Posted on August 17, 2016 at 6:00 am
You might not expect to a get lesson in good oral health at the library, but that’s just what happened at all ten libraries of the Spokane County Library District.
The Tooth Fairy Project was launched in February 2016. The idea was to teach little ones (and their parents) the importance of good oral health, with the help of someone kids love—the Tooth Fairy.
The Tooth Fairy (a Disney-trained actress) caused squeals of delight from the youngsters. Her visits happened in conjunction with scheduled Play and Learn Storytimes offered by the Spokane County Library District. There were 27 sessions in five months, some of them packed with kids and their parents and caregivers. For example, one session at the Spokane Valley Library drew 68 kids and adults.
The storytimes ran between 30–50 minutes, which provided plenty of time for learning and fun. Librarians read stories about oral hygiene and led families in educational play. For example, kids could practice brushing a giant set of teeth with an oversized toothbrush or practice oral health on puppets. Kids also got to color, sing, and do other activities centered around nutrition for good oral health.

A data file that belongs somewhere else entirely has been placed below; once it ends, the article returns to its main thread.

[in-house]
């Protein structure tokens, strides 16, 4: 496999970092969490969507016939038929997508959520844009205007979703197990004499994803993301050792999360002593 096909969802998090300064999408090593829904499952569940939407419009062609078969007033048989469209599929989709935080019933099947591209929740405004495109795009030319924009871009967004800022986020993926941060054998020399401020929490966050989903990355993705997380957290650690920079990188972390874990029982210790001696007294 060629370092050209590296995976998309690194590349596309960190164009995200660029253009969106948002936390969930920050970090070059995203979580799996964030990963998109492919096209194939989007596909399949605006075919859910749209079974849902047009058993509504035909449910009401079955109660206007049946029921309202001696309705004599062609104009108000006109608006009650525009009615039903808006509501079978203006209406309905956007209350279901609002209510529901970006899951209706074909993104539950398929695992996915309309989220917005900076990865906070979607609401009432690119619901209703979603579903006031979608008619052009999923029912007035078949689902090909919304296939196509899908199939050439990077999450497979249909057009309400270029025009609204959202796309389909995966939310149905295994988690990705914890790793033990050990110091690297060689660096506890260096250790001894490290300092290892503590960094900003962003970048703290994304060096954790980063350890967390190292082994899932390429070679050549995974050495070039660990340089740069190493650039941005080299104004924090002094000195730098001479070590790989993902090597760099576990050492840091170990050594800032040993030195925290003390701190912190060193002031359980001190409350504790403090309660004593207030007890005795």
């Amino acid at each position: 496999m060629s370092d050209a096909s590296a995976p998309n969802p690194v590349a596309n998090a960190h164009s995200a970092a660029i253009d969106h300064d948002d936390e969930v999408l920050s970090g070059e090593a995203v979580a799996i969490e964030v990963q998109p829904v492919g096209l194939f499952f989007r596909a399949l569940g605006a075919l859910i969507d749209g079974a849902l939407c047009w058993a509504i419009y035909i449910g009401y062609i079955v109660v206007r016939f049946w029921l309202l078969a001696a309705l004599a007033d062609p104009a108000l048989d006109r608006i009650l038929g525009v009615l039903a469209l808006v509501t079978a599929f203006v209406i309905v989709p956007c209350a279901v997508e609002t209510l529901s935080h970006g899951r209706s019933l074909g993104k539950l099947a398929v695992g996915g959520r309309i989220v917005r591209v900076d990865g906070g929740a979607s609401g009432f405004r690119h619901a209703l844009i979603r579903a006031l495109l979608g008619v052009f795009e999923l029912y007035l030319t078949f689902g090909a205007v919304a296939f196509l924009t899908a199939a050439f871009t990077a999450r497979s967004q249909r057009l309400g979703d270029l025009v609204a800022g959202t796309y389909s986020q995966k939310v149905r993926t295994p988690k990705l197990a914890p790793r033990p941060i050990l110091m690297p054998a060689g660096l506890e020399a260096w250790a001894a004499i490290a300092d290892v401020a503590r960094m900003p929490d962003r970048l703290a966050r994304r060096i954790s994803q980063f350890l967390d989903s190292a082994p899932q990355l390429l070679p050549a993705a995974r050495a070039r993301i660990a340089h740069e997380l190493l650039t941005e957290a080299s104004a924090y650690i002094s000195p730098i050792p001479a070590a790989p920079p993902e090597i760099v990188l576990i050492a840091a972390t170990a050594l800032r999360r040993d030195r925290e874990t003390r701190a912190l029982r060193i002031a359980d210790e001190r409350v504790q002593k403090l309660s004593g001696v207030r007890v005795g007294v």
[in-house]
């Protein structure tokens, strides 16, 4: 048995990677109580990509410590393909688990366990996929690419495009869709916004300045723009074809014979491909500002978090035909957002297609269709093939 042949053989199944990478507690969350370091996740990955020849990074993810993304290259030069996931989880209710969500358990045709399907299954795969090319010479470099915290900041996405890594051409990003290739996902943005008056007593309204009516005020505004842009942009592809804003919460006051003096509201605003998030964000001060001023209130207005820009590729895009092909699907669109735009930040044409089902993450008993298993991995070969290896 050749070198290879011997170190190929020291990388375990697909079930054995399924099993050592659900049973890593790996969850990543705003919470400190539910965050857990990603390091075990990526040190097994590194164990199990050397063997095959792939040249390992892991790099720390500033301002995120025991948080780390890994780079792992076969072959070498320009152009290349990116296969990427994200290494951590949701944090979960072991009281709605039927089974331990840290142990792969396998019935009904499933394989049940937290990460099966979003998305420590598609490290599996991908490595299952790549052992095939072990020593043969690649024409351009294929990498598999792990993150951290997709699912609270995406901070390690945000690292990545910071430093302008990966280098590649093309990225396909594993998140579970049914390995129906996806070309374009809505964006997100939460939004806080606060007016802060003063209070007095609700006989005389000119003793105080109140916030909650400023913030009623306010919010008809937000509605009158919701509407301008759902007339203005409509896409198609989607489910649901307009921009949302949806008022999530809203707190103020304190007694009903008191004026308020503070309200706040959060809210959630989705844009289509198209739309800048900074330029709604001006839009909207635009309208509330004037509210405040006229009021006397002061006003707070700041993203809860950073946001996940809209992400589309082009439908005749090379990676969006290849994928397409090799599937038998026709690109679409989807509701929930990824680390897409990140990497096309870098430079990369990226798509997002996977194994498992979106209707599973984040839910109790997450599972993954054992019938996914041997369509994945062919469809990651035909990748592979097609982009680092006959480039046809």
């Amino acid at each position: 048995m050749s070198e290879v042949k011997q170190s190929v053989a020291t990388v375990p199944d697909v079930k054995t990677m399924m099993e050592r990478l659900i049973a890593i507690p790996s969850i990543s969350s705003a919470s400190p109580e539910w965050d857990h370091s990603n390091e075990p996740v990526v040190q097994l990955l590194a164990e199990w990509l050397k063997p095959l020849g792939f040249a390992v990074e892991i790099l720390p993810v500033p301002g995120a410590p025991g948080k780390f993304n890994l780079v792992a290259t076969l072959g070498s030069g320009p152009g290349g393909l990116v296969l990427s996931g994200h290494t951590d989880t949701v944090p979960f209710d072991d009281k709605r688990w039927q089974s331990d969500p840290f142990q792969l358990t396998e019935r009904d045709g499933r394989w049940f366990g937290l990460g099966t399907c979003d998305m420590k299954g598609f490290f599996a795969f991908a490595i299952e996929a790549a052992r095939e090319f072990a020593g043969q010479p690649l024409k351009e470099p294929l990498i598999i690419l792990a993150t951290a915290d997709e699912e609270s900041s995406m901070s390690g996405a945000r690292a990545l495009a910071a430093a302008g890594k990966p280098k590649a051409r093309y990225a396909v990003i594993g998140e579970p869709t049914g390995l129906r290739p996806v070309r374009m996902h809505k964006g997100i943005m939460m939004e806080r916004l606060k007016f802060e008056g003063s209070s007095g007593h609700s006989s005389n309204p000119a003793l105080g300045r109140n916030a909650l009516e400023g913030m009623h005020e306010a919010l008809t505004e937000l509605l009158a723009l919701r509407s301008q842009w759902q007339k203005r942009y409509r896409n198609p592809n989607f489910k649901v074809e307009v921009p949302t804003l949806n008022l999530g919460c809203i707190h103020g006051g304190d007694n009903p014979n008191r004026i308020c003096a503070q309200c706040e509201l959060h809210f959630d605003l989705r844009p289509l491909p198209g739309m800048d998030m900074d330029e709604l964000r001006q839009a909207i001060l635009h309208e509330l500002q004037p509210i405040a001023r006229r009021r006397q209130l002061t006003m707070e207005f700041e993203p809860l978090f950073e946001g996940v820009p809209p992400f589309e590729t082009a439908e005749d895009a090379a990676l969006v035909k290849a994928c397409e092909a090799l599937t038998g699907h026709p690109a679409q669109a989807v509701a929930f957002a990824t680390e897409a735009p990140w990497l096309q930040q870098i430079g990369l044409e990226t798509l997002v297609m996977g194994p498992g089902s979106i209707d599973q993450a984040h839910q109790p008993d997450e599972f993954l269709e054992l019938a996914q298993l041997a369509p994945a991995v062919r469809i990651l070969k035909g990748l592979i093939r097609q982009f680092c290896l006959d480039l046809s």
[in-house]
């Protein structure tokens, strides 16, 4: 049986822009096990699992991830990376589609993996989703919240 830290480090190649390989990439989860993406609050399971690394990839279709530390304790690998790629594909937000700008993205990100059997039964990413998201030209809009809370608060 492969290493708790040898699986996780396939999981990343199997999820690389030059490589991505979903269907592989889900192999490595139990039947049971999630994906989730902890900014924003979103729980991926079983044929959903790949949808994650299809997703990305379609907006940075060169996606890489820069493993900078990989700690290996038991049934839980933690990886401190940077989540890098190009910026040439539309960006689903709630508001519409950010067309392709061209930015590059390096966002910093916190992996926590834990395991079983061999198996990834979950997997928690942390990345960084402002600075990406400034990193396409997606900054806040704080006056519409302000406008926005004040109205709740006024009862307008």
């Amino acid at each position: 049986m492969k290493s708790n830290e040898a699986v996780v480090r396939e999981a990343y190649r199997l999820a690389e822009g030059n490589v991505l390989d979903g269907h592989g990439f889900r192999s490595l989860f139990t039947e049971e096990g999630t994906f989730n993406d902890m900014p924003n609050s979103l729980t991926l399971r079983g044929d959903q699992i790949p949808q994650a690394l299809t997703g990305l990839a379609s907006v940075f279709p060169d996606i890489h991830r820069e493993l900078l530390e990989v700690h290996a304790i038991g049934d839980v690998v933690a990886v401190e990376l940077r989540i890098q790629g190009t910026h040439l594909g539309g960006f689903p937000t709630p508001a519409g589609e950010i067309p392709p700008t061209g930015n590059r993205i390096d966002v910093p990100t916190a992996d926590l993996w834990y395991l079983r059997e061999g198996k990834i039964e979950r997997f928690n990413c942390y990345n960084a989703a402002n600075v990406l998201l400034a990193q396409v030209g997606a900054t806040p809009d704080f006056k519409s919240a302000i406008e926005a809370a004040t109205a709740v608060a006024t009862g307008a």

The highlight of course was when the Tooth Fairy arrived. She reminded the kids what they learned during storytime, played with them, and answered their many questions about her life.
The Tooth Fairy Project reached more than 500 children, from birth to age 5. Every child who attended was given a book to take home and toothbrush. Local dentists, United Healthcare, and Delta Dental of Washington Foundation donated the toothbrushes.
Jill Johnson works for Community-Minded Enterprises where she is a Communications Specialist and Early Learning Project Coordinator. She also helps facilitate the Inland Northwest Early Learning Alliance serving seven counties in Eastern Washington.